Noninfectious etiologies of epididymitis have been
identified in numerous groups. One study found that the
annual incidence of epididymitis in boys two to 13 years
of age is 1.2 per 1,000, and that the condition in this age
group is primarily a postinfectious inflammatory reaction
to pathogens (e.g., Mycoplasma pneumoniae, enteroviruses,
adenoviruses) that follows a benign course.9 Other noninfectious causes of epididymitis include vasculitides and
certain medications, such as amiodarone (Pacerone).10
Risk factors for epididymitis in all men include sexual
activity, strenuous physical activity, bicycle or motorcycle riding, and prolonged periods of sitting (e.g., during
travel, with a sedentary job).1,3,4 Risk factors in men older
than 35 years and in prepubertal boys include recent
urinary tract surgery or instrumentation and anatomic
abnormalities, such as prostatic obstruction in older
men and posterior urethral valves or meatal stenosis in
prepubertal boys.1,2,4,5
With the exception of viral diseases, genitourinary
tract infections seldom primarily involve the testis.
Orchitis usually occurs in patients with concurrent epididymitis, and the causative pathogens of the conditions
are similar. Blood-borne dissemination is the major
route of isolated testicular infection. Mumps is the most
common cause of viral orchitis (orchitis occurs in 20 to
30 percent of men with mumps infection).11 Pyogenic
584 American Family Physician
orchitis usually is caused by an inflammatory process in
the epididymis.
Diagnosis
HISTORY AND PHYSICAL EXAMINATION
When evaluating patients with acute testicular or scrotal pain and swelling (acute scrotum), there should be
a high index of suspicion for testicular torsion. In fact,
testicular torsion is most commonly misdiagnosed as
epididymitis. Any patient with acute scrotum and any
patient in whom testicular torsion is otherwise suspected
should receive urgent referral to a urologist for possible
surgery.12 Table 1 presents the selected differential diagnosis of acute scrotum.13-15
Patients with epididymitis usually present with
gradual onset of pain that is localized posterior to the
testis and that occasionally radiates to the lower abdomen. Although patients often have unilateral pain that
begins in the epididymis, the pain can spread to the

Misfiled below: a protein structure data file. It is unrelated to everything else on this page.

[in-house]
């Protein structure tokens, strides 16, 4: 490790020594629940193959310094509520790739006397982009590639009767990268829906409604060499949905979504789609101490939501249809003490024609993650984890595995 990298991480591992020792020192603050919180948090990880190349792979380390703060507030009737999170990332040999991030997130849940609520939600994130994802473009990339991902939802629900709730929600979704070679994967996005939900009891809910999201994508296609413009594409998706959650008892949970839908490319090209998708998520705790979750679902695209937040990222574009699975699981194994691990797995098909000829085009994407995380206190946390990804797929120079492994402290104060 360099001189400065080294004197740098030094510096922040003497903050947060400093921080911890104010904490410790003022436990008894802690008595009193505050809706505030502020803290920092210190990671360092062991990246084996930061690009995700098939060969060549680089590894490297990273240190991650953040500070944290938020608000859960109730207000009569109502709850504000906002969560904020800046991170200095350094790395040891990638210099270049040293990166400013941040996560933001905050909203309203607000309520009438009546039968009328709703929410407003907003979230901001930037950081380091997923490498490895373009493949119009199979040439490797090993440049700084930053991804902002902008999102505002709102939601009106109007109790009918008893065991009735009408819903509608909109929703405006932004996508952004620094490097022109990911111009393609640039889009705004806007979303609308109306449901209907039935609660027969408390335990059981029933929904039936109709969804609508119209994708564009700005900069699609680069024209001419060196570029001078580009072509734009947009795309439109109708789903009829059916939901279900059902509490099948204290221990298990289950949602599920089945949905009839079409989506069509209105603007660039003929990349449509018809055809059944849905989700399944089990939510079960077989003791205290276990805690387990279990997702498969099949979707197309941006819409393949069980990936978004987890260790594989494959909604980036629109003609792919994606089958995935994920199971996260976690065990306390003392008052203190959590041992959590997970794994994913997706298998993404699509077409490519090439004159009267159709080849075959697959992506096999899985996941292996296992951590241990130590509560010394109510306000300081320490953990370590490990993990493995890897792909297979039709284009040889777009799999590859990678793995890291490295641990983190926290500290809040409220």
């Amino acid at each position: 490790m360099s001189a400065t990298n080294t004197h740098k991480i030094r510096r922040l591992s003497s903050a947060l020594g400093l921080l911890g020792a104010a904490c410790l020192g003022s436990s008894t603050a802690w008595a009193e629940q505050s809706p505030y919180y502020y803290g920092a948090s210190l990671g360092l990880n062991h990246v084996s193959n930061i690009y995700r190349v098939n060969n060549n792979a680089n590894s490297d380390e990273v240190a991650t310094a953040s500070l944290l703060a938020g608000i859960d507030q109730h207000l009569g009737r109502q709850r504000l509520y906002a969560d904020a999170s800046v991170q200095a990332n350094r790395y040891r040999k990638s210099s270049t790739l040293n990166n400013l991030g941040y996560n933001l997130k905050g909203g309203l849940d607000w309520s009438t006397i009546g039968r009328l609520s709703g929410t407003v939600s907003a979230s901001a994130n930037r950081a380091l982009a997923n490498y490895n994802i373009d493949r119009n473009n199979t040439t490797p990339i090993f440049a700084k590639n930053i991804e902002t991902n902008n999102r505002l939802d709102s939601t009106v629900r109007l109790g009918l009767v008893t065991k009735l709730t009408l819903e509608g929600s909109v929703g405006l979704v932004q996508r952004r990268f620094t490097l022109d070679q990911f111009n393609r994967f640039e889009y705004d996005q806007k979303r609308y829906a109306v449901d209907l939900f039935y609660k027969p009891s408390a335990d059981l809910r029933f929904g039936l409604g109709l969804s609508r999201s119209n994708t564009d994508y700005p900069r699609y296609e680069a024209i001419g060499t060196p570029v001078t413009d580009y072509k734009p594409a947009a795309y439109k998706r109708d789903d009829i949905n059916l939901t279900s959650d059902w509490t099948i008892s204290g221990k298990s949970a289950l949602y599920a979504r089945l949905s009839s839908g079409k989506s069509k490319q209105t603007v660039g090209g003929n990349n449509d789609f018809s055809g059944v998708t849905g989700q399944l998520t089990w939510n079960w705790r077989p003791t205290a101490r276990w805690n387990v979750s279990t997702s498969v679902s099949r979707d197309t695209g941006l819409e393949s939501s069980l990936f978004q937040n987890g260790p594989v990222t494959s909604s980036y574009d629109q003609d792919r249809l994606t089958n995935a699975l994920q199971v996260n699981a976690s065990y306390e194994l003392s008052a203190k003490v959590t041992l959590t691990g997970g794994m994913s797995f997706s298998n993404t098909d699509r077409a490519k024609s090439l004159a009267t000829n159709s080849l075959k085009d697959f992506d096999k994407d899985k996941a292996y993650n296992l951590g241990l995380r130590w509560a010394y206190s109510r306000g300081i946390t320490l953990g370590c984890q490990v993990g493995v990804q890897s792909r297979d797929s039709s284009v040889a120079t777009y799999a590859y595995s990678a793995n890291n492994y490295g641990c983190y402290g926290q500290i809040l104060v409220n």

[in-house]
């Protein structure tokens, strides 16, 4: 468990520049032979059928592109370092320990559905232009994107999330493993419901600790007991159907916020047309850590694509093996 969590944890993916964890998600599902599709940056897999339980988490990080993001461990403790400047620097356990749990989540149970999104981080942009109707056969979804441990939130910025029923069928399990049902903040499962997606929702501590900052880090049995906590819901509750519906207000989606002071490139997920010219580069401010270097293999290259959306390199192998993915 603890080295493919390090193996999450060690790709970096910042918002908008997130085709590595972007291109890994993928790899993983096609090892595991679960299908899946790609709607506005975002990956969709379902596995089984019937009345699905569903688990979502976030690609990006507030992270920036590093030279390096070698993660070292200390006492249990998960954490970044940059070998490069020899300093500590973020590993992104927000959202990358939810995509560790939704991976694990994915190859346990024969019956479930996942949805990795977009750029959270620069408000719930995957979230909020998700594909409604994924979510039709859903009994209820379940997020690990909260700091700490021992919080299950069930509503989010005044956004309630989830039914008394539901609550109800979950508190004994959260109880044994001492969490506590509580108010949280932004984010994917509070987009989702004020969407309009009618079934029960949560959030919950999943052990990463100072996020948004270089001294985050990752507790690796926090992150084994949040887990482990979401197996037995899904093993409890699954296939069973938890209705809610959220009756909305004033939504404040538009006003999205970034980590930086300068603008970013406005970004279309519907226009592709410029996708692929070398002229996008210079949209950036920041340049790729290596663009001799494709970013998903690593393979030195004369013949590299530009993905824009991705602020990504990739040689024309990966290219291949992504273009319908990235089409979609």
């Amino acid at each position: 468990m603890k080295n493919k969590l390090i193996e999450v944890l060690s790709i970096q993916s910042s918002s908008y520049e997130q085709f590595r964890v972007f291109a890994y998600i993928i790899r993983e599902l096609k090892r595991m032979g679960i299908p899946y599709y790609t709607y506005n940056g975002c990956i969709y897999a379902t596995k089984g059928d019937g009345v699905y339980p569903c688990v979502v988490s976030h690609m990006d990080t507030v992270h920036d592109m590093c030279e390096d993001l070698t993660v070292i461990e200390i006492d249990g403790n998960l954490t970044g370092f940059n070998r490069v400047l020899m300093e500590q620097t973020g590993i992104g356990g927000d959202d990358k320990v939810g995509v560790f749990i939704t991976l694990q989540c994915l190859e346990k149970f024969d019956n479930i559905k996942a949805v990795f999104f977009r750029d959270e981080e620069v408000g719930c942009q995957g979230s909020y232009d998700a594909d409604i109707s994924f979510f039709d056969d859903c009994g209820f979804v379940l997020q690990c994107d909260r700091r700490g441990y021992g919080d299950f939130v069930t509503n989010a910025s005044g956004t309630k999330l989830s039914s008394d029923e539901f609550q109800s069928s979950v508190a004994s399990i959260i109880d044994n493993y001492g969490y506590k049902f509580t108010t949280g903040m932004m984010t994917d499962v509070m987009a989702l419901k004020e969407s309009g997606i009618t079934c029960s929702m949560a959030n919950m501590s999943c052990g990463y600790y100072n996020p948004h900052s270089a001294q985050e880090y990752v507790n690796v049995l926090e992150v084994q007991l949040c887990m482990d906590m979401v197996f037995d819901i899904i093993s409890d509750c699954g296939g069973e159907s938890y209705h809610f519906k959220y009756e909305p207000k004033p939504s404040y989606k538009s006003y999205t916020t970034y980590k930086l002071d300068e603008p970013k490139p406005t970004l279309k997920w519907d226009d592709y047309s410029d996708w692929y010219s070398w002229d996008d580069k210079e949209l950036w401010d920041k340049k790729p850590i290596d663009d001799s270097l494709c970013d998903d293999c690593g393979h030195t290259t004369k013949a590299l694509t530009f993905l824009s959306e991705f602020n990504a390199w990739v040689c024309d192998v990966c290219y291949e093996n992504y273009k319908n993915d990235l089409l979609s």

adjacent testis. Symptoms of lower urinary tract infection, such as fever, frequency, urgency, hematuria, and
dysuria, may be present. These symptoms are common
with epididymitis and orchitis but are rare with testicular torsion. Recurrent pain is rare with epididymitis
and torsion of the appendix testis (upper pole of testis),
but can occur with testicular torsion (caused by intermittent torsion with spontaneous resolution).16 The
presence or absence of nausea and vomiting is not helpful in differentiating between epididymitis or orchitis
and testicular torsion because it may occur with any
of the conditions. Viral orchitis is associated with the
abrupt onset of scrotal pain and swelling and is primarily unilateral. When associated with mumps infection,
orchitis generally appears four to seven days after the
development of parotitis.
Although testicular torsion can occur at any age, the
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Epididymitis and Orchitis
Table 1. Selected Differential Diagnosis of Acute Scrotum
Condition
Typical presentation
Examination findings
Ultrasound findings
Epididymitis
Gradual onset of pain that
occasionally radiates to the
lower abdomen; symptoms
of lower urinary tract infection
Enlarged, thickened epididymis
with increased blood flow on
color Doppler
Orchitis
Abrupt onset of testicular pain
Localized epididymal tenderness that
progresses to testicular swelling
and tenderness; normal cremasteric
reflex; pain relief with testicular
elevation (Prehn sign)
Testicular swelling and tenderness;
normal cremasteric reflex
Testicular
torsion
Acute onset of pain,
usually severe
High-riding transversely oriented testis;
abnormal cremasteric reflex; pain
with testicular elevation
Testicular masses or swollen
testicles with hypoechoic and
hypervascular areas
Normal-appearing testis with
decreased blood flow on color
Doppler
Information from references 13 through 15.
incidence is highest between 12 and 18 years, followed by
the neonatal period. Torsion is rare in those older than
35 years and, with the exception of the neonatal period,
in those younger than eight years. Torsion of the appendix testis usually occurs between seven and 14 years of
age and is rare in those older than 20 years.
Patients with epididymitis and orchitis often have
tachycardia or fever. Patients may also be uncomfortable
while seated, but this is also common with testicular torsion. It is important to check for costovertebral angle
tenderness, a sign of concomitant pyelonephritis, and
for signs of cystitis by palpating the suprapubic region.
The inguinal area should be examined for a hernia or for
swollen and tender lymph nodes, which are suggestive of
the inflammatory or infectious process of epididymitis
and orchitis. The scrotum should be examined for a tender spermatic cord, which is suggestive of epididymitis.
A high-riding, transversely oriented testis is common
with testicular torsion,17 whereas the testis is usually in its
normal anatomic location with epididymitis and orchitis.
Early testicular swelling and tenderness that progress to a
reactive hydrocele and scrotal wall erythema is common
with testicular torsion. With epididymitis, the epididymis
(located posterolateral to the testis) is tender and swollen
and often indurated. In later stages, this may progress to
testicular swelling (orchitis) with a reactive hydrocele and